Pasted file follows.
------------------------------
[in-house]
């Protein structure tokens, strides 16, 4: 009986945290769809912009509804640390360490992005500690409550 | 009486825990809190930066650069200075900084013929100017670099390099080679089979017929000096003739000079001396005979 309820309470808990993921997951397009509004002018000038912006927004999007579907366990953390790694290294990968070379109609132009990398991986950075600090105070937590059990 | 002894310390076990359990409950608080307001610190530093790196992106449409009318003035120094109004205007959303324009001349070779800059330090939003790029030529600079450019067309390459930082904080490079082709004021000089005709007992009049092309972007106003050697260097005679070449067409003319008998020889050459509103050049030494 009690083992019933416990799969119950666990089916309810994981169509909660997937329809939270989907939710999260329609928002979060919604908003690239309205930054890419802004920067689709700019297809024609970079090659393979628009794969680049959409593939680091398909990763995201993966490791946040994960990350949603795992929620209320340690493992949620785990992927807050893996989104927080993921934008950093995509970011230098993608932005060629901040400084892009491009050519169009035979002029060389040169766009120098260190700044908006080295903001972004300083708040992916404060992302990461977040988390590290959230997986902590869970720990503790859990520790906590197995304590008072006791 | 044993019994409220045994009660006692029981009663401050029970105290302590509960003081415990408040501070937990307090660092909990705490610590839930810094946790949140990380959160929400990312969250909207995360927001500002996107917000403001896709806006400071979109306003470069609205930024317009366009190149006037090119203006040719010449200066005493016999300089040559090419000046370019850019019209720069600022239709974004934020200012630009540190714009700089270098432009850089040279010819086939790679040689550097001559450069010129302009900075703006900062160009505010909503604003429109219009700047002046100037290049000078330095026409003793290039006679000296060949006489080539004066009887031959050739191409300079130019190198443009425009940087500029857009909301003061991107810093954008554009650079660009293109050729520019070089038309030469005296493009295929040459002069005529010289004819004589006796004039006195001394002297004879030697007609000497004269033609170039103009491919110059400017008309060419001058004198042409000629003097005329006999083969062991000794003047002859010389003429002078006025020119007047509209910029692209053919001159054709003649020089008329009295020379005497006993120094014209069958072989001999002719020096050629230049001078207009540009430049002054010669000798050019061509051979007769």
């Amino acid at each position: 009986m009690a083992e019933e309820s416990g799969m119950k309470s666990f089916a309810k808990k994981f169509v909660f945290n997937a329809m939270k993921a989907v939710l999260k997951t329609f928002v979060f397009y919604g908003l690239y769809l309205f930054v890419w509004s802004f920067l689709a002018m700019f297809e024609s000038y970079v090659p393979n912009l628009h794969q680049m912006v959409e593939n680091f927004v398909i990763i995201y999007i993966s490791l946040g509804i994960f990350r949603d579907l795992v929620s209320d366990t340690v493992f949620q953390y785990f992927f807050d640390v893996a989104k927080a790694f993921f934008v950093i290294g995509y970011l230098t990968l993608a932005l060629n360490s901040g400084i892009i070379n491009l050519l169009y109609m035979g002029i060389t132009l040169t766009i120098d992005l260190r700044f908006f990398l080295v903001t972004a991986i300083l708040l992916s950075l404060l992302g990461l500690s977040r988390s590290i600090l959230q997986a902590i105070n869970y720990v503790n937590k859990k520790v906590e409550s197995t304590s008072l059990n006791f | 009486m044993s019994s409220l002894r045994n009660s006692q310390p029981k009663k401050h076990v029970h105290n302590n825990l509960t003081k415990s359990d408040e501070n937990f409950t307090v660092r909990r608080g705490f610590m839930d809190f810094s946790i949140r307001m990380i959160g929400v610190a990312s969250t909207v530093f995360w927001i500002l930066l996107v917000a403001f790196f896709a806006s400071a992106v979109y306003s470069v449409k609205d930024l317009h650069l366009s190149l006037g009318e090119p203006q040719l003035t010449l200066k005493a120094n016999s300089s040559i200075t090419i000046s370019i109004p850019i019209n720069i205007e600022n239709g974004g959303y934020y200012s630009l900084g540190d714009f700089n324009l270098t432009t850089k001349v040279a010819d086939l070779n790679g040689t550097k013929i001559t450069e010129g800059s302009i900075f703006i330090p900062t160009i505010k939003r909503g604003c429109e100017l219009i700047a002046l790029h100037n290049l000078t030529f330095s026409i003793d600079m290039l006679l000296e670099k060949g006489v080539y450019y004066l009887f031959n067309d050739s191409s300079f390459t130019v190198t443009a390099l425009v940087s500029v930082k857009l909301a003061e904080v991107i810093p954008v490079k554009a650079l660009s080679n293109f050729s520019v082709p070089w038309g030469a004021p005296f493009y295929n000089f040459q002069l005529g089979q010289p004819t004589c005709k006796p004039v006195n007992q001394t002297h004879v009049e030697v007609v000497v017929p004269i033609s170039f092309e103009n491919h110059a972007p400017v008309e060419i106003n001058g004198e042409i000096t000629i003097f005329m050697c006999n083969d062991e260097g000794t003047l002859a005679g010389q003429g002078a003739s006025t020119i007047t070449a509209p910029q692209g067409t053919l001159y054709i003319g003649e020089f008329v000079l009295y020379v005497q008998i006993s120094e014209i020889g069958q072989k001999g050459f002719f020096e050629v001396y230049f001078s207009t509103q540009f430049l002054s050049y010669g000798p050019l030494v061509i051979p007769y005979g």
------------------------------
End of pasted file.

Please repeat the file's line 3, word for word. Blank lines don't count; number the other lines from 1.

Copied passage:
């Amino acid at each position: 009986m009690a083992e019933e309820s416990g799969m119950k309470s666990f089916a309810k808990k994981f169509v909660f945290n997937a329809m939270k993921a989907v939710l999260k997951t329609f928002v979060f397009y919604g908003l690239y769809l309205f930054v890419w509004s802004f920067l689709a002018m700019f297809e024609s000038y970079v090659p393979n912009l628009h794969q680049m912006v959409e593939n680091f927004v398909i990763i995201y999007i993966s490791l946040g509804i994960f990350r949603d579907l795992v929620s209320d366990t340690v493992f949620q953390y785990f992927f807050d640390v893996a989104k927080a790694f993921f934008v950093i290294g995509y970011l230098t990968l993608a932005l060629n360490s901040g400084i892009i070379n491009l050519l169009y109609m035979g002029i060389t132009l040169t766009i120098d992005l260190r700044f908006f990398l080295v903001t972004a991986i300083l708040l992916s950075l404060l992302g990461l500690s977040r988390s590290i600090l959230q997986a902590i105070n869970y720990v503790n937590k859990k520790v906590e409550s197995t304590s008072l059990n006791f | 009486m044993s019994s409220l002894r045994n009660s006692q310390p029981k009663k401050h076990v029970h105290n302590n825990l509960t003081k415990s359990d408040e501070n937990f409950t307090v660092r909990r608080g705490f610590m839930d809190f810094s946790i949140r307001m990380i959160g929400v610190a990312s969250t909207v530093f995360w927001i500002l930066l996107v917000a403001f790196f896709a806006s400071a992106v979109y306003s470069v449409k609205d930024l317009h650069l366009s190149l006037g009318e090119p203006q040719l003035t010449l200066k005493a120094n016999s300089s040559i200075t090419i000046s370019i109004p850019i019209n720069i205007e600022n239709g974004g959303y934020y200012s630009l900084g540190d714009f700089n324009l270098t432009t850089k001349v040279a010819d086939l070779n790679g040689t550097k013929i001559t450069e010129g800059s302009i900075f703006i330090p900062t160009i505010k939003r909503g604003c429109e100017l219009i700047a002046l790029h100037n290049l000078t030529f330095s026409i003793d600079m290039l006679l000296e670099k060949g006489v080539y450019y004066l009887f031959n067309d050739s191409s300079f390459t130019v190198t443009a390099l425009v940087s500029v930082k857009l909301a003061e904080v991107i810093p954008v490079k554009a650079l660009s080679n293109f050729s520019v082709p070089w038309g030469a004021p005296f493009y295929n000089f040459q002069l005529g089979q010289p004819t004589c005709k006796p004039v006195n007992q001394t002297h004879v009049e030697v007609v000497v017929p004269i033609s170039f092309e103009n491919h110059a972007p400017v008309e060419i106003n001058g004198e042409i000096t000629i003097f005329m050697c006999n083969d062991e260097g000794t003047l002859a005679g010389q003429g002078a003739s006025t020119i007047t070449a509209p910029q692209g067409t053919l001159y054709i003319g003649e020089f008329v000079l009295y020379v005497q008998i006993s120094e014209i020889g069958q072989k001999g050459f002719f020096e050629v001396y230049f001078s207009t509103q540009f430049l002054s050049y010669g000798p050019l030494v061509i051979p007769y005979g």